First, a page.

In a recent arbitration between BC Ferry Services Inc. (“BC Ferries”) and the BC Ferry and Marine Workers’ Union, an arbitrator determined that certain employees who worked a non-traditional work schedule were precluded from receiving additional holiday pay for the new British Columbia Family Day holiday.
The provincial government established the Family Day statutory holiday after the current collective agreement between the parties came into force. The union filed a grievance alleging that all employees working under a particular work schedule were entitled to a paid holiday on Family Day. The employer argued that the collective agreement did not entitle these employees to additional compensation as their salary was inclusive of all statutory holidays.
BC Ferries employs over 3,000 employees, many of whom work pursuant to non-traditional work schedules codified in the collective agreement. The employees in question worked 2:1 patterned shifts and therefore worked significantly less hours per year than employees who worked a traditional shift pattern. The collective agreement expressly included a “built-in allowance” for paid holidays for the employees who worked the 2:1 patterned shift. In other words, it was part of the collective agreement that these employees, in exchange for working less hours but receiving the same salary as other employees, had statutory holidays included as part of their salary.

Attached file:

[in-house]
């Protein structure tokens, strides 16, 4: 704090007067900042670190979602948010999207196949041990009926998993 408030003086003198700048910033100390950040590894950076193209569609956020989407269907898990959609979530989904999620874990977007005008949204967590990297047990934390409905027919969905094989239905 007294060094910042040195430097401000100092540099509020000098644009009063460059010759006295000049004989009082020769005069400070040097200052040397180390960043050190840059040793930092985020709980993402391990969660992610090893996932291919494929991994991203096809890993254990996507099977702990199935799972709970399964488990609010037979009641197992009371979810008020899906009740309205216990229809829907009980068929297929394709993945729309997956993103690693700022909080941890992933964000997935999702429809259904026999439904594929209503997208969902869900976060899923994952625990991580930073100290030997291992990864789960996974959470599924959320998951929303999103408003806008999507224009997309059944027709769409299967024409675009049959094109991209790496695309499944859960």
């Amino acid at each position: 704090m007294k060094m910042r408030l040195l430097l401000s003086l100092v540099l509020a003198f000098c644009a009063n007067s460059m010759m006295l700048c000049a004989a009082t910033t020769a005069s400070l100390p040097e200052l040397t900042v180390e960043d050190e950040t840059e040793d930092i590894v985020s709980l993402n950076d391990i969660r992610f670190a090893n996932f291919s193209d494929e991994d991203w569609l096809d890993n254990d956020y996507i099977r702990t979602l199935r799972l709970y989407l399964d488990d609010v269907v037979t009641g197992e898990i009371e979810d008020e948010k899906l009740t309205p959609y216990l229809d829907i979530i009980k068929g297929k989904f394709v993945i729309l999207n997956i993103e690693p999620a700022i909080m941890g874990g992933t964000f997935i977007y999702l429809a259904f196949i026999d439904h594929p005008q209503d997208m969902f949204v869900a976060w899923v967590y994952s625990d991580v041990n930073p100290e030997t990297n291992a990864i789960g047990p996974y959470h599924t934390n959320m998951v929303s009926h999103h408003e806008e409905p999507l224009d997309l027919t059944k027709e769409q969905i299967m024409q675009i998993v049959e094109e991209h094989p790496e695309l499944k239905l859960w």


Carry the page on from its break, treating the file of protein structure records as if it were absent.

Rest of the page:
The employer argued that the introduction of the new Family Day statutory holiday did not confer an additional monetary benefit to these employees. The arbitrator agreed.
The object when interpreting a collective agreement is to discover the mutual intention of the parties. The primary tool employed during interpretation is the collective agreement itself. That being said, an arbitrator will consider extrinsic evidence where doing so helps reveal the mutual intention of the parties.
Counsel for both parties led evidence about the parties’ bargaining history dating back to the 1970s and the language of the collective agreement itself, including the reference in the collective agreement to a “built-in allowance” for designated paid holidays. Based on this evidence, the arbitrator found that the interpretative principles traditionally applied when reviewing a collective agreement “support a conclusion that the Family Day statutory holiday is included in the pay and work schedules” for the employees in question.
This decision was important for the employer from both a legal and a practical perspective. Legally, the decision reaffirms the approach that discovering the mutual intention of the parties is paramount when engaging in an interpretative analysis. Practically, the arbitrator’s decision had significant operational cost consequences for the employer, as a Union victory would have required the Employer to pay upwards of $800,000 in additional wages per year.
Questions relating to the content of this article may be directed to Peter Csiszar.